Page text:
Herbs and Antimicrobial Resistance

by Guido Masé September 18, 2017

Antimicrobial resistance has followed on the heels of drug development since the very beginning – in fact, since before penicillin was ever released to the general public.1 Factors such as antibiotic overuse on humans and animals, incomplete medication cycles, and greater ease of pathogen concentration and transmission in our crowded, global lives have accelerated the evolution of microbial resistance. In the last decade, there has been an effort to slow it down, by pointing out needless medical prescribing patterns,2 layering or combining antibiotics to improve their lethality,3 and segregating the use of next-generation antibiotics as a “last resort.”4 Nevertheless, global spread of staph, malaria, and tuberculosis strains that are, in some cases, resistant to almost every pharmaceutical antimicrobial continues. Beyond this, global transmission of viral infections presents a difficult challenge as well.

The WHO and countries around the world are establishing guidelines for antibiotic use, and research to develop new drugs continues.5 But we may have to stop thinking of antibiotics as invincible weapons in a microbial war, and more like pieces of the co-evolutionary relationship we have with microbes: powerful in the right context, used in moderation, and never by themselves. So as we explore novel approaches, it can be useful to consider botanical antimicrobials, too: not as stand-alone agents, but as targeted synergists in the modern medical context.  

ElderberryBotanicals do contain strong antimicrobial compounds and, in many cases, these compounds can reach the systemic circulation in concentrations that are high enough to inhibit microbial growth. Often, these compounds exist as a few different variants inside one plant: built-in layering can help control resistance.6 Sometimes, we see a direct antimicrobial effect: artemisinin from sweet Annie enters the plasmodium and, by binding with heme, initiates a cascade of free radicals that ultimately oxidizes the parasite.7 There are many more antimicrobial mechanisms in the plant world, and they hold a lot of promise.

But an area almost completely neglected by modern tech medicine is the enhancement of host defense. This may be a consequence of the martial, battle-like cultural mentality around “fighting” infection: we see our weapons, and we see the enemy’s, but no one is paying attention to the field of battle. Think of an infection as a disruption in an ecosystem: beneficial and pathogenic organisms, the internal environment, and the surrounding ecology all play a role.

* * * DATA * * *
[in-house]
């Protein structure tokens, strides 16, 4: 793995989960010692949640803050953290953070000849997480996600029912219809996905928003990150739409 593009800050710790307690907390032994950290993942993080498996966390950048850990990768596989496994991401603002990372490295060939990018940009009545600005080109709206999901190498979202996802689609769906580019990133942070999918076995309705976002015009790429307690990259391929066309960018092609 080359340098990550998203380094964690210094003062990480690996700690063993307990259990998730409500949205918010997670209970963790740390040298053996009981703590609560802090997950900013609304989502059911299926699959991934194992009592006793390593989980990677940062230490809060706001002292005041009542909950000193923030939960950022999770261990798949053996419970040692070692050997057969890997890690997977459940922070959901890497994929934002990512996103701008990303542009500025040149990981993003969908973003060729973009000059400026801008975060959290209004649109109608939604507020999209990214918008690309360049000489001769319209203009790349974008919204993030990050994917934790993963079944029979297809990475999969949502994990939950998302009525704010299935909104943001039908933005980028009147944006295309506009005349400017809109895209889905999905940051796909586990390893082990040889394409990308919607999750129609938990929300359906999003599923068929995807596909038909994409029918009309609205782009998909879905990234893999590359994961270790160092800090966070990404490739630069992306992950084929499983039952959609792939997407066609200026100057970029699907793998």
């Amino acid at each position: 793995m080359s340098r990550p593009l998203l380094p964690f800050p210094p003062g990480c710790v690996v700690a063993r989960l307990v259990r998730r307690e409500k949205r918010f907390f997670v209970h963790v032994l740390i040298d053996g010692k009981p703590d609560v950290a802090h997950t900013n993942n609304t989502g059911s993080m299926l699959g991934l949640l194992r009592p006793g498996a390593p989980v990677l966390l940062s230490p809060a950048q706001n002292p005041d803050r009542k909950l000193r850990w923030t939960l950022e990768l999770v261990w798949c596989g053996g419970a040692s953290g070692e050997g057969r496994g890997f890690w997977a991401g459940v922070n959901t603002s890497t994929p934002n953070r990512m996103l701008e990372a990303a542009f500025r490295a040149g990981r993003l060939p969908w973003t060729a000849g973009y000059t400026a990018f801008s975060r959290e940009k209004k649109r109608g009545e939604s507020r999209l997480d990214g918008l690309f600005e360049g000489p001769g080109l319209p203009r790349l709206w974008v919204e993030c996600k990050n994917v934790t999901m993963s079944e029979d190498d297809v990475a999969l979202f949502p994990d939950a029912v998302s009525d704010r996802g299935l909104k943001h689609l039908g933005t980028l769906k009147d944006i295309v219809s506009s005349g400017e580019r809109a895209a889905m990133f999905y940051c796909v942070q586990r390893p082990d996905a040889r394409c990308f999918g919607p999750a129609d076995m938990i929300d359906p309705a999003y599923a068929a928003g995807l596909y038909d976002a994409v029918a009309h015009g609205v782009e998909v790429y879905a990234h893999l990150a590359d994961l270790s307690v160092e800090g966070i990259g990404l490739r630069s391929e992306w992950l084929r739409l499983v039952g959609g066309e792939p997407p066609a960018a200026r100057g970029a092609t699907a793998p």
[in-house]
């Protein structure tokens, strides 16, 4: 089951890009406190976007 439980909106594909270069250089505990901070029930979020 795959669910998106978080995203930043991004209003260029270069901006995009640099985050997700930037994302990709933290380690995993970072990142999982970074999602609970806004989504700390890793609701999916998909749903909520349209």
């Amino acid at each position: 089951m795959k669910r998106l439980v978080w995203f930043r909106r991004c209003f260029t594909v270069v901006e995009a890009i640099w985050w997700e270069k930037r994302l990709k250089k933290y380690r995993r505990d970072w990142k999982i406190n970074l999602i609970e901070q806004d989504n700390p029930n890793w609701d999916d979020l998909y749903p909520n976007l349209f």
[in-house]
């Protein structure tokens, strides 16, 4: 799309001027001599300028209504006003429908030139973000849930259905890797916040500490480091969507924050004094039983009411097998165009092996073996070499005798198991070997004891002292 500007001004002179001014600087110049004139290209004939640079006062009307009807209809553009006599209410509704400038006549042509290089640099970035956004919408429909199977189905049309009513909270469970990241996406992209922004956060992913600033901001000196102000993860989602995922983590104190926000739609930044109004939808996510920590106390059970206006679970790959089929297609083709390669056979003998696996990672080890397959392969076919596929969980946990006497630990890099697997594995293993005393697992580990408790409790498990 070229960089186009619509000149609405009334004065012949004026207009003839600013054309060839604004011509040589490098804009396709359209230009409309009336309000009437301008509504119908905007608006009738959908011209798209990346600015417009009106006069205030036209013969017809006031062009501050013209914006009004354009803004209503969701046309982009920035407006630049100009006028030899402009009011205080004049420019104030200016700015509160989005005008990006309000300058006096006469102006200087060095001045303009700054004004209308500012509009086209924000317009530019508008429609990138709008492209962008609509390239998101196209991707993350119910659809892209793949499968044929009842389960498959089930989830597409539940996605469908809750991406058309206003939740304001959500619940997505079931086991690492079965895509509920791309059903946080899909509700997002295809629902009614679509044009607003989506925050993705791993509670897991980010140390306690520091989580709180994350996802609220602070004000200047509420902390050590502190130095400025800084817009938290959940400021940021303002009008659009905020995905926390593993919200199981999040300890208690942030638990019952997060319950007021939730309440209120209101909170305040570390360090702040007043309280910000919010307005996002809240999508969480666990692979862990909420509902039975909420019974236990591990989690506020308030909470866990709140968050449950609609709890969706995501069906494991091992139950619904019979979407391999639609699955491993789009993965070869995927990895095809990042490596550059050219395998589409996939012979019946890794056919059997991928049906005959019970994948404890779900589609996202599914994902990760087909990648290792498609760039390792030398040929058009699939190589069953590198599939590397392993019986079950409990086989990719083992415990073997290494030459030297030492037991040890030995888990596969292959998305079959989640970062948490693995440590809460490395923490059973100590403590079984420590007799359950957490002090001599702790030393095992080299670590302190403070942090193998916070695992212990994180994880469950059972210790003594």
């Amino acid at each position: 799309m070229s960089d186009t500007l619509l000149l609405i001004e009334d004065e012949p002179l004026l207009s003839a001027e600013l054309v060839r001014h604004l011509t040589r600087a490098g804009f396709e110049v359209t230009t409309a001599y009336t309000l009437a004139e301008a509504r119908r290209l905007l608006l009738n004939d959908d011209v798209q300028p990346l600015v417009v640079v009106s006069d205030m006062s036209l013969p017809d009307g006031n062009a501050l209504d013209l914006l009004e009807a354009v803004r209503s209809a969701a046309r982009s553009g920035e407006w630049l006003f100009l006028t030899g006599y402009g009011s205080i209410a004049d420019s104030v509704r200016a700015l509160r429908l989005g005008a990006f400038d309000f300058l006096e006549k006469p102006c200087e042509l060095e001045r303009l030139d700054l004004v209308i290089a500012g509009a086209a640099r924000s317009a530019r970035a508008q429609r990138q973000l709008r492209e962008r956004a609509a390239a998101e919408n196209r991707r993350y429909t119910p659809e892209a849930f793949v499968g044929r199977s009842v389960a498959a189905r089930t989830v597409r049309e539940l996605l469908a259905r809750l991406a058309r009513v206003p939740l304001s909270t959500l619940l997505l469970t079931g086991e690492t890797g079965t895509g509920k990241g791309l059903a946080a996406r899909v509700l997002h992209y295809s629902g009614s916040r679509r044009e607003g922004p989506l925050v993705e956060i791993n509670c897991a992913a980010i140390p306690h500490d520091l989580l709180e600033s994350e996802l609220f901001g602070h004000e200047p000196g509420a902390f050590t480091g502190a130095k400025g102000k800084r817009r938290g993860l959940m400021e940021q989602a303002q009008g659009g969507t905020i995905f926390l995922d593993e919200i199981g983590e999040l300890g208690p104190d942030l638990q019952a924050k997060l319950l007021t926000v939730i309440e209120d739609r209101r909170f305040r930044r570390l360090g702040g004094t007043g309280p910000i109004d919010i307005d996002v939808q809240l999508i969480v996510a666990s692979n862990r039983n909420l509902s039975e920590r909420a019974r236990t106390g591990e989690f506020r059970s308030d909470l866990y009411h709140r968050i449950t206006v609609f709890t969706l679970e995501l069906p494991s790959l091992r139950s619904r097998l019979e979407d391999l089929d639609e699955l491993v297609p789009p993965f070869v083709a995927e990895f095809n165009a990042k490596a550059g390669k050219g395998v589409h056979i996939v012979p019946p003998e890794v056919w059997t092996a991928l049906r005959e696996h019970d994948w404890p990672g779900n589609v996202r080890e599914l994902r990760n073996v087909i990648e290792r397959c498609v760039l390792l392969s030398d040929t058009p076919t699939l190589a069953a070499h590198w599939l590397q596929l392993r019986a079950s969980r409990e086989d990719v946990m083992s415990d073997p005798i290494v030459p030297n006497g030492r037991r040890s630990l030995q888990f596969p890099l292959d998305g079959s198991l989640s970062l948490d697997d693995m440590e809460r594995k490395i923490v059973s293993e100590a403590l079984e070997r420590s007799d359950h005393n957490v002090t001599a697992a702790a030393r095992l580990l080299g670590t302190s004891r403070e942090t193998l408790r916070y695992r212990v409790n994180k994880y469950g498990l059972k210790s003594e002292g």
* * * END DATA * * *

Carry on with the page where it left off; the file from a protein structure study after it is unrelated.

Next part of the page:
In this milieu, medicinal plants can alter the balance by slowing down pathogens, or by improving the resilience and efficiency of the ecosystem. We have been heavily invested in the first direction, and less so in the second (this may be changing, as we see in a recent review).8 But it is building resilience that should be a top priority when administering any antimicrobial prescription: for a more rapid return to baseline, and for a lower chance of developing resistance.

Some examples of plants being considered as novel antimicrobials

Potential botanical antimicrobials possess a broad spectrum of chemistry: either polyphenols, or volatile terpenes, or lactones like those found in Andrographis or Artemisia (two very bitter plants). Polyphenolic compounds in general show good activity if relatively high concentrations are achieved;9 this can be accomplished by consuming lots of those plants, or by purchasing a concentrated extract.


EGCG (epi-gallo-catechin-gallate), a flavonoid-family polyphenol from green tea leaves, is a promising candidate. It has the ability to synergize with conventional antibiotics, helping to prevent resistance,10 The sea buckthorn (Hippophae) shows similar effects,11 perhaps because of similar chemistry: it is rich in ellagitannins. Other botanicals are receiving attention for their ability to inhibit viral replication and spread, even in their whole form and as part of traditional herbal formulae.


Among these we find honeysuckle and forsythia flowers, but also the seeds of burdock–often combined in the Chinese herbal formula Yinqiaosan,12 recommended for “heat” conditions. Research pointing to the applicability of elderberry in similar conditions has been building over the last twenty years.13 For more antibacterial activity, preliminary research is identifying herbs that can affect multi-drug-resistant strains: Andrographis14 and Lantana camara,15 both originally native to the Indian subcontinent, seem able to inhibit bacterial growth even at low concentrations (especially for drug-resistant tuberculosis). Lantana is useful topically as well as internally.16


Lantana camaraSweet Annie, Artemisia annua, is the source of the antimalarial drug artemisinin,17 but it is also effective (and much less expensive) as an infusion or whole-plant remedy;18 given how easy it is to grow, and that it shows the same multi-constituent “layering” ability of most botanical antimicrobials,19 it is worth considering a whole-plant approach to malaria treatment to avoid compromising one of the only remaining effective antimalarial drugs.20 Bloodroot, Sanguinaria canadensis, is a member of the poppy family and related to the greater celandine (Chelidonium). It shares some of the same alkaloids with its cousin: chelerythrine, but also sanguinarine, are intense, caustic substances that have received a lot of attention for their ability to affect bacterial cell membranes21 and to inhibit the enzymes microbes need to read and copy DNA and RNA during reproduction.22 Finally, Baikal skullcap (S. baicalensis) has also show the ability to disrupt the internal signaling and DNA-processing ability of drug-resistant microbes like staph. This fits in with the traditional use pattern of Baikal skullcap for abscesses, skin infection, and overall “heat” symptoms – but we have yet to see pronounced clinical antimicrobial activity from this plant, with the exception of relatively topical applications (like gingivitis).24 This may be related to the type of chemistry we find in Baikal skullcap roots: polyphenols such as baicalin, again of the flavonoid family, are active when present at high concentrations, but these concentrations are difficult to achieve across the entire physiology due to bioavailability and distribution issues.